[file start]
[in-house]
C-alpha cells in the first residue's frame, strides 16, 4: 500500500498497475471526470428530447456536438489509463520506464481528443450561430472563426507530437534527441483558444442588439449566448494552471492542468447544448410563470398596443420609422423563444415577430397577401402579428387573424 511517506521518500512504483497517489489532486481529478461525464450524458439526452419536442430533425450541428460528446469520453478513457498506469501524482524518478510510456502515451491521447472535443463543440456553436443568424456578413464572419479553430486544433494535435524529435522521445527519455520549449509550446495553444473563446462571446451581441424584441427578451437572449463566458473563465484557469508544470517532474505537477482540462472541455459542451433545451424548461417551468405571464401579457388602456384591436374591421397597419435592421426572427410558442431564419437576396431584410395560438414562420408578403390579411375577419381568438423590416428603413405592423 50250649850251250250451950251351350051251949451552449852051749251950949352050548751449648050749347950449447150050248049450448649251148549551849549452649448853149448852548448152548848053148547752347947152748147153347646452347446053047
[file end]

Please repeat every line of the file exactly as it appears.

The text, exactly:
[in-house]
C-alpha cells in the first residue's frame, strides 16, 4: 500500500498497475471526470428530447456536438489509463520506464481528443450561430472563426507530437534527441483558444442588439449566448494552471492542468447544448410563470398596443420609422423563444415577430397577401402579428387573424 511517506521518500512504483497517489489532486481529478461525464450524458439526452419536442430533425450541428460528446469520453478513457498506469501524482524518478510510456502515451491521447472535443463543440456553436443568424456578413464572419479553430486544433494535435524529435522521445527519455520549449509550446495553444473563446462571446451581441424584441427578451437572449463566458473563465484557469508544470517532474505537477482540462472541455459542451433545451424548461417551468405571464401579457388602456384591436374591421397597419435592421426572427410558442431564419437576396431584410395560438414562420408578403390579411375577419381568438423590416428603413405592423 50250649850251250250451950251351350051251949451552449852051749251950949352050548751449648050749347950449447150050248049450448649251148549551849549452649448853149448852548448152548848053148547752347947152748147153347646452347446053047